By Sammie Ann Wicks
“In the past, it seems like most businesses that are proposed have been put through without a lot of consideration by the DRC,” Matt Smith recalls. “This time, it was different.”
Smith added community wide opposition to the Valvoline proposal inspired greater numbers of residents to get involved.
“There was a number of people there who were regulars, but we were really encouraged to see 20-30 people show up who were new to all this,” Smith noted, “and that’s going give momentum to the community voice as we move forward.”
The organizer added not everyone at the meeting was happy with the Development Review Commission’s decision.
“I don’t think the land owner expected this—they kind of lost their composure,” Smith went on to say. “But they should realize we in the community are not opposed to development–we just want the kind that fits the character and values of the community. And another oil lube place doesn’t do that.”
Joining Smith were many other Tempe residents, some of whom hadn’t participated in community affairs before, among them new resident Susan Sheldon.
“We just bought a house, and have been in it for about a year,” Sheldon noted, saying being at the September meeting showed her the city “is moving in the right direction.”
“I signed the petition when I heard about this,” Sheldon said. “Then I kept telling everybody, ‘You need to be at this meeting,’ letting them know how important it was.” Sheldon said the mood at the meeting among neighbors was upbeat. She said she talked to many neighbors who thought the Valvoline depot was a redundant type of application.
“At the meeting we were saying that there are numerous other oil change places nearby, some just a mile away, so why do we need another one?” Sheldon said.
Problems with the project were plentiful in the mind of resident Salma O’Brien, who attended the meeting to express her opposition to it.
“We don’t want some big, shiny corporate thing in our neighborhood,” O’Brien asserted, noting that she saw very few supporters of the oil depot at the meeting.
“Not one person there spoke up for that project,” O’Brien stated, “and for good reason. We want locally oriented businesses here. Even when that location was a Shell station it was run by a local family, and we trusted them. With this, not so much.”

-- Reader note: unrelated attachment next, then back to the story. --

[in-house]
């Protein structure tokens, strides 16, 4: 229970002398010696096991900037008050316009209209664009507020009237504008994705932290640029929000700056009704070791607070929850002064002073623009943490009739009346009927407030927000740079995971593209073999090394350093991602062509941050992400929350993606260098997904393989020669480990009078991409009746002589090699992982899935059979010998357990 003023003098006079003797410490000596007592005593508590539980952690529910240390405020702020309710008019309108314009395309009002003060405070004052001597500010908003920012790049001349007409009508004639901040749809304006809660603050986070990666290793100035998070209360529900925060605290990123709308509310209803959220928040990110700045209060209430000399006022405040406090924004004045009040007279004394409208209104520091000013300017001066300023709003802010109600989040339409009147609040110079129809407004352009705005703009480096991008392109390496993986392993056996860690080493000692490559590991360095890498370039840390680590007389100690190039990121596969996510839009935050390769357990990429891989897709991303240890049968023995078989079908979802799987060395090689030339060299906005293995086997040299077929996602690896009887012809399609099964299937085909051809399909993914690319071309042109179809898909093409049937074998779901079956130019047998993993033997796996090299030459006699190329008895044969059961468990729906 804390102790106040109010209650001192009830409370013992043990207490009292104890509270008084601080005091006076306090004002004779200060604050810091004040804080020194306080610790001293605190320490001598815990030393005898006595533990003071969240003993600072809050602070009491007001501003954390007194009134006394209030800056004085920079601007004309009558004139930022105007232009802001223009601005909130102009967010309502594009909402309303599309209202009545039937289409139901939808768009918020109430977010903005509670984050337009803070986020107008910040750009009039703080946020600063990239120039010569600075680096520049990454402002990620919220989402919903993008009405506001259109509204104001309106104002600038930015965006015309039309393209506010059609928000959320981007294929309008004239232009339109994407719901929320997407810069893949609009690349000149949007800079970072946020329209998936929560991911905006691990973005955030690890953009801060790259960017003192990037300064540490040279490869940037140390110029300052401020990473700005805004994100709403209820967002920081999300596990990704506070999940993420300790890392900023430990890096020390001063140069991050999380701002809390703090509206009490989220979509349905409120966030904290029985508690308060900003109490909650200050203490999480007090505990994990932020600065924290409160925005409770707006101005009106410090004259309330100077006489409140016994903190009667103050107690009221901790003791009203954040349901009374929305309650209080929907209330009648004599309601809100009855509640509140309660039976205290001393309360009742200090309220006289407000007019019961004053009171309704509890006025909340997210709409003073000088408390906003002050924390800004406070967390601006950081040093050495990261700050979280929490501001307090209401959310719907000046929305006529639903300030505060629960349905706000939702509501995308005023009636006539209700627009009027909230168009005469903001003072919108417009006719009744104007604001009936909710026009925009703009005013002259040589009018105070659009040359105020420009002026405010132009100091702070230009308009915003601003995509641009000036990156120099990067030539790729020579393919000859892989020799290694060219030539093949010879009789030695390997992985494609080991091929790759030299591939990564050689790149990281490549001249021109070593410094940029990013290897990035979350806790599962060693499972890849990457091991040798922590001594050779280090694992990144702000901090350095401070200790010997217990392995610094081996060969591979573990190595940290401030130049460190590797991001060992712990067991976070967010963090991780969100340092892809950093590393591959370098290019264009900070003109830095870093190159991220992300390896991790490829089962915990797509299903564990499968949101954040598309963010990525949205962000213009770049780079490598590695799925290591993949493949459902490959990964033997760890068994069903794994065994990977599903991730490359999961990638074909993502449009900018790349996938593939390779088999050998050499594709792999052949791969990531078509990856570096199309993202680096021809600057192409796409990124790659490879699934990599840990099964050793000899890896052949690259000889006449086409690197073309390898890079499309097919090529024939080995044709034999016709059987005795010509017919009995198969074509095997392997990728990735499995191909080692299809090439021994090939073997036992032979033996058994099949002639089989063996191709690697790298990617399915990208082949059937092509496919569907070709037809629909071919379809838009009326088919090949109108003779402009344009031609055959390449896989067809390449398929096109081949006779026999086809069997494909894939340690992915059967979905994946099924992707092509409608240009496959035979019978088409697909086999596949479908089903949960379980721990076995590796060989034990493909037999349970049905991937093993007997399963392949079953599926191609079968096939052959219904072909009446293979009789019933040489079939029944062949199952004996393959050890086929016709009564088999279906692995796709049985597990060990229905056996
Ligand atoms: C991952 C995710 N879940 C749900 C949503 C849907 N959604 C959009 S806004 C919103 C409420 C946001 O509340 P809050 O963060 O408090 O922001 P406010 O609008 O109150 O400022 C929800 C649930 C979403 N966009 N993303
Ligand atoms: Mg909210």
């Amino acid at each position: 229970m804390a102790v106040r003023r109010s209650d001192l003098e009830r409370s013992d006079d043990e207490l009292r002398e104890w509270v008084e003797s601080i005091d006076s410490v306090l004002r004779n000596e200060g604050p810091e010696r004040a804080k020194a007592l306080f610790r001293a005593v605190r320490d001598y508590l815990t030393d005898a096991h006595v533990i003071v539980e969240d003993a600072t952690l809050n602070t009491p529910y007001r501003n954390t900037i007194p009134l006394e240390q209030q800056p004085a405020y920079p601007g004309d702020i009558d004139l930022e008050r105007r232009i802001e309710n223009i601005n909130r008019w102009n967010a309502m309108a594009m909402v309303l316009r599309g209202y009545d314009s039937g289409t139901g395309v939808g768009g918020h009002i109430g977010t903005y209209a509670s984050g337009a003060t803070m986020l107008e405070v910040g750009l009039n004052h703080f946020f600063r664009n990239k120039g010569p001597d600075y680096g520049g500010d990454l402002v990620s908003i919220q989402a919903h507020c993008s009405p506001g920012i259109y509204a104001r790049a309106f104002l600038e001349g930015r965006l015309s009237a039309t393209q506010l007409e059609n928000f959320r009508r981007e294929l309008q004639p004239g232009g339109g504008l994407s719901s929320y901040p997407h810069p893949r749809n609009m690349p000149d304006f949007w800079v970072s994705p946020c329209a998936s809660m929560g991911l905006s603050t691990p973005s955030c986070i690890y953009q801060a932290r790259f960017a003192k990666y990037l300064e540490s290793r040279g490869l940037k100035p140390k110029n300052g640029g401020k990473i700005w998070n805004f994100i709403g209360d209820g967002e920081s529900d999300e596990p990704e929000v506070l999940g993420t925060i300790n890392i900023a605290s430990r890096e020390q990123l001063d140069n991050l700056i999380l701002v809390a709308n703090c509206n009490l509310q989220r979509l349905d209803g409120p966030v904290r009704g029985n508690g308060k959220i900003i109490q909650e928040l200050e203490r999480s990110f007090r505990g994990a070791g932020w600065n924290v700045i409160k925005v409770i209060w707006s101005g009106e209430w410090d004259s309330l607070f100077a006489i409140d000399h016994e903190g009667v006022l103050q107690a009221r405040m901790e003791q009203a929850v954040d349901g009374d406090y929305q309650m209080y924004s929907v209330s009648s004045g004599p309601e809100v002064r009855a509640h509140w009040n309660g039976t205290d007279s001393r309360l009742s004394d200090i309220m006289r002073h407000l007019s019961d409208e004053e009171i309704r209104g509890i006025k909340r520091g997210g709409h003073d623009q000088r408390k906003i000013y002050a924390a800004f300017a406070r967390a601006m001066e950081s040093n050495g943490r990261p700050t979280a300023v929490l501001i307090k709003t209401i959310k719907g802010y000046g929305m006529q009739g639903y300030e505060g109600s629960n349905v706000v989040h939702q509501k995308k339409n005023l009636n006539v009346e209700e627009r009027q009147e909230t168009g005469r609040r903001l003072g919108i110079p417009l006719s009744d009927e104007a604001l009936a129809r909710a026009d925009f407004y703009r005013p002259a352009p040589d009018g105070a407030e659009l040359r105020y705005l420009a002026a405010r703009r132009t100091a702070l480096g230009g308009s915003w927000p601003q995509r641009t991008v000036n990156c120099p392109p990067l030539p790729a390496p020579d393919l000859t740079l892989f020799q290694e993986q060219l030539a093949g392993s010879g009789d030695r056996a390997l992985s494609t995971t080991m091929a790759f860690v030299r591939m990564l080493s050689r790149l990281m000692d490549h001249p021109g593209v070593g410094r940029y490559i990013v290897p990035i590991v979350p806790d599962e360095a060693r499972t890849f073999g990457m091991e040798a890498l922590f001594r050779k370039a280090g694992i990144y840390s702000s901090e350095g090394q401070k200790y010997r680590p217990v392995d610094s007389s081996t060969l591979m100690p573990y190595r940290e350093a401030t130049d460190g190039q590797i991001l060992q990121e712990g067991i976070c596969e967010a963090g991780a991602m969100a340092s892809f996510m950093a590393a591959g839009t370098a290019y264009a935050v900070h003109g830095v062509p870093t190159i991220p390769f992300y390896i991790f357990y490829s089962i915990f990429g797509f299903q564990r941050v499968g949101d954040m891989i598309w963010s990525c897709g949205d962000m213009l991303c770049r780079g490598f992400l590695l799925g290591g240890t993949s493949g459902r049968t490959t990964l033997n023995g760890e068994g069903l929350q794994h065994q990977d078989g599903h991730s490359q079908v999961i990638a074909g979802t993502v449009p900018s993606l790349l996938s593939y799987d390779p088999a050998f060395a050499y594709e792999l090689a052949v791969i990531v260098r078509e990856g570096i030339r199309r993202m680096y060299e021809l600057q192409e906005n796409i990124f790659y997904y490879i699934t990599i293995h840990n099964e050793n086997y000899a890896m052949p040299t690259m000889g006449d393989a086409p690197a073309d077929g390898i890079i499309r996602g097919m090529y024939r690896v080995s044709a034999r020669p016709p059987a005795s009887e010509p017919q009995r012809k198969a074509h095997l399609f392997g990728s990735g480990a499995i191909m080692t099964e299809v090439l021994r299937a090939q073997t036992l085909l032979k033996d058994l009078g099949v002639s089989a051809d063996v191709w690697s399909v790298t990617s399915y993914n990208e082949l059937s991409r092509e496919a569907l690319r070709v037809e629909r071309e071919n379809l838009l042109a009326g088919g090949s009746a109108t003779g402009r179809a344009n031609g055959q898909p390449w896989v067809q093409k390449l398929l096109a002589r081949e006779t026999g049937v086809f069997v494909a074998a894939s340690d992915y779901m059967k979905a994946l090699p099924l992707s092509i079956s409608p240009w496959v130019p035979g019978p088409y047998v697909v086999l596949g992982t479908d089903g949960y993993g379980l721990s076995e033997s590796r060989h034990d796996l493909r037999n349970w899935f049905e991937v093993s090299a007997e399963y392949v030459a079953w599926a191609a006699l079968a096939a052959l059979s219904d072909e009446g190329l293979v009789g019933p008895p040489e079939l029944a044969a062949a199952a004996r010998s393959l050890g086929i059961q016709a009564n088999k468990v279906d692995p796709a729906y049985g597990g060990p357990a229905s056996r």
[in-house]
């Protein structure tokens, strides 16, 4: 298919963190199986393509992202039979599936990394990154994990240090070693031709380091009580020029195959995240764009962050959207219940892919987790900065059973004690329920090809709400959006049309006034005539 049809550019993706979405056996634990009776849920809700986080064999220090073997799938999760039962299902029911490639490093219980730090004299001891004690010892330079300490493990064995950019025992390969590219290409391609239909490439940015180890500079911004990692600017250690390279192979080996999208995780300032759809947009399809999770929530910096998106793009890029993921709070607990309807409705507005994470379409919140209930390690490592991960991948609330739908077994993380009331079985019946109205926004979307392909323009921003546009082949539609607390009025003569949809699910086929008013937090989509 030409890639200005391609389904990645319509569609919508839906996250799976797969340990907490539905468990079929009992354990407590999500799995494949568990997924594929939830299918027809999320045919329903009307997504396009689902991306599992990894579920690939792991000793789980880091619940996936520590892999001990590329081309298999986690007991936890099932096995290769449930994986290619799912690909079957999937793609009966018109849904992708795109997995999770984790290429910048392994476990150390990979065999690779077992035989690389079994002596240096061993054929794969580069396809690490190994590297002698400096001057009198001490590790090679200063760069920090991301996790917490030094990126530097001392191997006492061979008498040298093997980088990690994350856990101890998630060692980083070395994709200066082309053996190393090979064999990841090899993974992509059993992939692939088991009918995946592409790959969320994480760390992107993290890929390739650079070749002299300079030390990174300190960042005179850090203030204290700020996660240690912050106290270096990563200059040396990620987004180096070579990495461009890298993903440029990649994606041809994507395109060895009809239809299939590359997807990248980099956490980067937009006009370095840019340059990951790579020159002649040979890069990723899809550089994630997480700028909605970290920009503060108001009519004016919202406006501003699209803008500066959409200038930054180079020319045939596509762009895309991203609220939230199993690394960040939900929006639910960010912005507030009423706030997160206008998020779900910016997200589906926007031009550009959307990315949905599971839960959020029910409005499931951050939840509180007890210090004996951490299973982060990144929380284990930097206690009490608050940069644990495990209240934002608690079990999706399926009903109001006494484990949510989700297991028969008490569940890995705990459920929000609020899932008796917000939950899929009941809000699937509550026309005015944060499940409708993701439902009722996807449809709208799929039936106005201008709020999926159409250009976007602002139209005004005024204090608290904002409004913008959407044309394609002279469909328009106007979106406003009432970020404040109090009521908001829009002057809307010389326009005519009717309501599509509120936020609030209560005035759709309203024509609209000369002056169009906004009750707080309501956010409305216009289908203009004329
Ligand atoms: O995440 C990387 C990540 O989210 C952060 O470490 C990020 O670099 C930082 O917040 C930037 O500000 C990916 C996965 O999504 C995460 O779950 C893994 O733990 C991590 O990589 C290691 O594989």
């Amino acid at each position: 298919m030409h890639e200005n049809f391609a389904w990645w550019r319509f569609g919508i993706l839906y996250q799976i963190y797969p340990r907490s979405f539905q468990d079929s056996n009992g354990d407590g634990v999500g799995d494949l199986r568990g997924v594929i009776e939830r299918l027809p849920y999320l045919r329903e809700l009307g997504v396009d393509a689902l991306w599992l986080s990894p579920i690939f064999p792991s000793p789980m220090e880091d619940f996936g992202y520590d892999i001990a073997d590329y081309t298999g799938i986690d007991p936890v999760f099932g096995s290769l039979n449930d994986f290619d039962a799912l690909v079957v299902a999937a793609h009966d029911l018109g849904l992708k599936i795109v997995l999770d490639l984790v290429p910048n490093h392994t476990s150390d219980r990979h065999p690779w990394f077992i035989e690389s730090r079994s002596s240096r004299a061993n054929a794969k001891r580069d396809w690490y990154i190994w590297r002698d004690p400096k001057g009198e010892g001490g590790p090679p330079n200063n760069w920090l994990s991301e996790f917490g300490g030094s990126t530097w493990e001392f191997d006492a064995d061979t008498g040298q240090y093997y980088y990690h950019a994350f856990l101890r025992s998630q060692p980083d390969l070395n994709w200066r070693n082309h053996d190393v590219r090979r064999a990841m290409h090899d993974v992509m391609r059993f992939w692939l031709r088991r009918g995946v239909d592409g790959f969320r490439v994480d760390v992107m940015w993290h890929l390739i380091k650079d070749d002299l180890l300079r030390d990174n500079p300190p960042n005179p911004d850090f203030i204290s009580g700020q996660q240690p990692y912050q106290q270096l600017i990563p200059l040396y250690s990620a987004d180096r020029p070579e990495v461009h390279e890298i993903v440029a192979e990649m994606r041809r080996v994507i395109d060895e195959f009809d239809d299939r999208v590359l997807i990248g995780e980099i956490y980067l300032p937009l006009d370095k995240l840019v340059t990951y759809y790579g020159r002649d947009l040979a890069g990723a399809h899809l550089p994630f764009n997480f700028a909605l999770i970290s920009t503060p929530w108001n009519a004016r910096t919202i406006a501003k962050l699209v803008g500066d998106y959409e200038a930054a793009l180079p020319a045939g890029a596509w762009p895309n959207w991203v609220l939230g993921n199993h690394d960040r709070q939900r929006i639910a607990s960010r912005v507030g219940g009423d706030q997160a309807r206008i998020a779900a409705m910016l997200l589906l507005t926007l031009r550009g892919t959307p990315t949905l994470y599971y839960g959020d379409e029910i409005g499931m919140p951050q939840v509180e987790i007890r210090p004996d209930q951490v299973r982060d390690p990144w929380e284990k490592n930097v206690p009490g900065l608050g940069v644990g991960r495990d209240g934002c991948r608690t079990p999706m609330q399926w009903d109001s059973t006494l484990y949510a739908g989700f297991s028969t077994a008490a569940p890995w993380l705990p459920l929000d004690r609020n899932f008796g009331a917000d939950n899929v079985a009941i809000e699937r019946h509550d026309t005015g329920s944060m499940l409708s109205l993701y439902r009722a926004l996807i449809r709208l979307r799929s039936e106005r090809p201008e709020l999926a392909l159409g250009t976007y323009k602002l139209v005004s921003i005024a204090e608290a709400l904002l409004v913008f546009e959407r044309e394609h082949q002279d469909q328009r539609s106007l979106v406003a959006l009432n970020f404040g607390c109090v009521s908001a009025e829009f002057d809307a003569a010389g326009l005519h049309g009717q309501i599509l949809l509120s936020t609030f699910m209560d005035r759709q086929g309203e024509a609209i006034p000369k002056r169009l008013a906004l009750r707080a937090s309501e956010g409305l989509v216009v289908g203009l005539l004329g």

“How can the developer claim he improved this property,” she asserted, “when all he seems to have done is cut down all the trees, and torn down a characterful old building? They don’t get it–we want more, not less, green space.”
“The city should care. We’re not just these community folk. We’re absolutely taxpayers, and if this (DRC) decision gets appealed, you’re going to see us at the [city] council meeting.”
“We want to create an ambience, to promote an attractive character to this whole corridor–to say, ‘This is what we’re like in 85284,'” one attendee said. “We want visionaries, entrepreneurs who’ll create major anchors that will support and empower smaller neighboring mom-and-pop type enterprises to exist and thrive.”
One city council representative who monitored the results of the DRC session said she was encouraged by the residents’ strong showing.
“I was thrilled by the fact that we had as much community feedback as we got,” said Jennifer Adams, elected last year to Tempe City Council. The councilwoman noted that, should the McClintock project’s developer appeal the DRC’s decision, the matter will go before Tempe City Council, and will be subject to a more judicial type review.
“The people getting involved in the commission’s decision-making process is a very good sign, and is something I ran on–something I’m thrilled about,” she said.
Neighbors from every walk of life who came to the meeting inspired Amanda Stewart Sprowls, president of Circle G Ranch Association.
“Some people who showed up at the meeting have been living here since this area was even developed, while young newcomers with families who were drawn here by our unique ambience, and others from a broad spectrum of demographics, sat right next to them,” Sprowls declared, “all putting in their two cents–and all of us were committed to same idea, preserving the unique character of this place, even while fully supporting any business that wants to contribute to that.”
Diversity of the meeting’s community participants pulling in the same direction also gained the admiration of resident Jill Strandquist.
“We had hipsters there sitting next to young people, people from all backgrounds,” Strandquist said. “And what was even better, when a young person got up to speak, the older crowd really encouraged them, and then the younger people turned that back around and told THEM, ‘You can speak, too, you get up and speak, too.’ It was a grand sense of community.”
Strandquist said residents now want more attention given by the city to “what the community itself really wants.”
“We’re already stuck with the chicken joint (referring to the Raising Cane’s national franchise nearby, previously approved by the city),” Strandquist said. “So from here on out we’re going to take an active role as a community to make sure things we don’t want here aren’t foisted on us.”
“We want a live-work-play city. Walkable. Mixed use. Eclectic. Interesting. A place that will retain those vibrant young people coming here for an education. We can only wonder: City of Tempe, are you listening?”